Picking up litter is such a little thing, and I’ve really appreciated that act this year. Increased trail usage in my area has meant more trash on the trails, as people unused to using public lands haven’t yet developed good habits.
Does that sound patronizing? It’s kinder than my gut reaction, which is that people sometimes behave like jerks. Not a neighborly thing for me to think.
At any rate, I see folks rising to the challenge and picking up the trash. Some do so individually. (I keep a trash bag in my pack when I’m out and about, so I have one less excuse for passing by a dropped can.) Some people form or join crews, with the single purpose of cleaning up after thoughtless hikers.
I have always admired people who are useful on trail crews. Someone has to cut the trails, build the bridges and boardwalks, and replace the bridges and boardwalks after they wear out. Someone has to clear deadfall every year. There’s always work to do. I’ve helped out in minor ways on such projects.
As far as I’m concerned, the people clearing trash on the trails this year are in the same league.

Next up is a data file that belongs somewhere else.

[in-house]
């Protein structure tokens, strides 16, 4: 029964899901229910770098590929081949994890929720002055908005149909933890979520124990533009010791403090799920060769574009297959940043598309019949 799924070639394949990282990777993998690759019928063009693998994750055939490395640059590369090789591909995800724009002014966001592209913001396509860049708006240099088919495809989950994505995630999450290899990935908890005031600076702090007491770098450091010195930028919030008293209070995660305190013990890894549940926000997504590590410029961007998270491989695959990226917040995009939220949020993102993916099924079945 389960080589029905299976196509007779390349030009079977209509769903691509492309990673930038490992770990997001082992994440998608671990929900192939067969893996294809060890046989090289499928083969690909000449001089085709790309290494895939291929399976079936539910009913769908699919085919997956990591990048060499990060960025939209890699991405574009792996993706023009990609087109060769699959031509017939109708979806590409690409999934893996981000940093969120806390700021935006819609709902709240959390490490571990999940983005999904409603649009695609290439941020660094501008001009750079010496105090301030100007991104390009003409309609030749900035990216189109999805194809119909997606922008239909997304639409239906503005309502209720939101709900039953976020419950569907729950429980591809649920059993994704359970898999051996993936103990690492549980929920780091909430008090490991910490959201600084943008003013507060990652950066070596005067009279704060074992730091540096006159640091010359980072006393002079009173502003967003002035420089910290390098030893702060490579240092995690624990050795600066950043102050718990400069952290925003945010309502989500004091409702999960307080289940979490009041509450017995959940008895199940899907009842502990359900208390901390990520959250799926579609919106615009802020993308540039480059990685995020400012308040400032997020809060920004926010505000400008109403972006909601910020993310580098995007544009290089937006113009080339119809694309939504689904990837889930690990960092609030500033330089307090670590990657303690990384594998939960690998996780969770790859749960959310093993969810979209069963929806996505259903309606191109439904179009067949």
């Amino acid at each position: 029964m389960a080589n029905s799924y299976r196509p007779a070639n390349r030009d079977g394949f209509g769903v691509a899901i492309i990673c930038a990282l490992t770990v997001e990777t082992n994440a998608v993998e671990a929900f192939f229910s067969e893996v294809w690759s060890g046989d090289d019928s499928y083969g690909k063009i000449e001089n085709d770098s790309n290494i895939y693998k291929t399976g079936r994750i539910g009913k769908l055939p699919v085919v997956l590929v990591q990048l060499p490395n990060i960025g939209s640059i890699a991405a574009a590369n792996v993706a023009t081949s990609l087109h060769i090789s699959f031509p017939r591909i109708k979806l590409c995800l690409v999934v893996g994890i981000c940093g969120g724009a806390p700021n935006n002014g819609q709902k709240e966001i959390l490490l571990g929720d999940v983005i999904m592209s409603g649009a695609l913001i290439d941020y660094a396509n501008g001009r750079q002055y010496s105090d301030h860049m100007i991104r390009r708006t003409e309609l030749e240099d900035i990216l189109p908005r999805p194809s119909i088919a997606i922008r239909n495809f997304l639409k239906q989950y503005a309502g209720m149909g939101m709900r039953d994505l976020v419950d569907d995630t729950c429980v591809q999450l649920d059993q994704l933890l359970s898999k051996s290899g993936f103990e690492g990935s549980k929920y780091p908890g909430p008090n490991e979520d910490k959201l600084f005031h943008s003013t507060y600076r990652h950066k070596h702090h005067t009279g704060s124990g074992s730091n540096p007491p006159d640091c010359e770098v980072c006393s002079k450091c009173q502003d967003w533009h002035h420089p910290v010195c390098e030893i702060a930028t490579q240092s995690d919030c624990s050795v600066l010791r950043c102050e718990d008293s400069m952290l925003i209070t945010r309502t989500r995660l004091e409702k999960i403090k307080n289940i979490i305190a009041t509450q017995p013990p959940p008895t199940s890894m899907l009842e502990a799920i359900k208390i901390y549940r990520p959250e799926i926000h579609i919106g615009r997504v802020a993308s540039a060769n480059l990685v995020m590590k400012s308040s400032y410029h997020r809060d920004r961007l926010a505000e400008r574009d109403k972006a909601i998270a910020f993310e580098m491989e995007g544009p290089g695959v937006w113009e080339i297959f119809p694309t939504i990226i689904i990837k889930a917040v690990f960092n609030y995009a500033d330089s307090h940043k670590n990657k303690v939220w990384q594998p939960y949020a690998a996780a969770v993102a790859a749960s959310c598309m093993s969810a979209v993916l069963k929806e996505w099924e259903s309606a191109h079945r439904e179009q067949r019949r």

One shout-out to a local effort: I learned from Facebook and Instagram about such a crew close to home, imaginatively named The Litter Crew. A few times a month, they announce a trail location and a date and time, and welcome anyone to come. They provide bags, buckets, gloves, and “pickers,” handy claws-on-a-stick.
A few days ago, the Litter Crew called for a cleanup in my town on a trail that I mistakenly thought had been abandoned a long time ago. Not abandoned, as it turns out: it’s a bit of a party spot as well as being a well-defined path through the woods. I collected a single bag’s worth of trash, but that made me an underachiever in this crowd. The total yield, as reported later on the Crew’s Facebook page: “21 Full trash bags, 3 tires, 2 back seats from a car, a bike tire, tons of beer cans, and we found multiple old TVs and a refrigerator.”
That’s one trail on one day in one town. You get the idea. Sometimes, teamwork is the way to go.
I’m grateful to everyone helping to keep New Hampshire trails tidy. It’s not just an aesthetic or environmental thing. It’s a kind and thoughtful act in a time when kindness and thoughtfulness can be hard to come by. Not a bad return on the small investment of picking up some trash.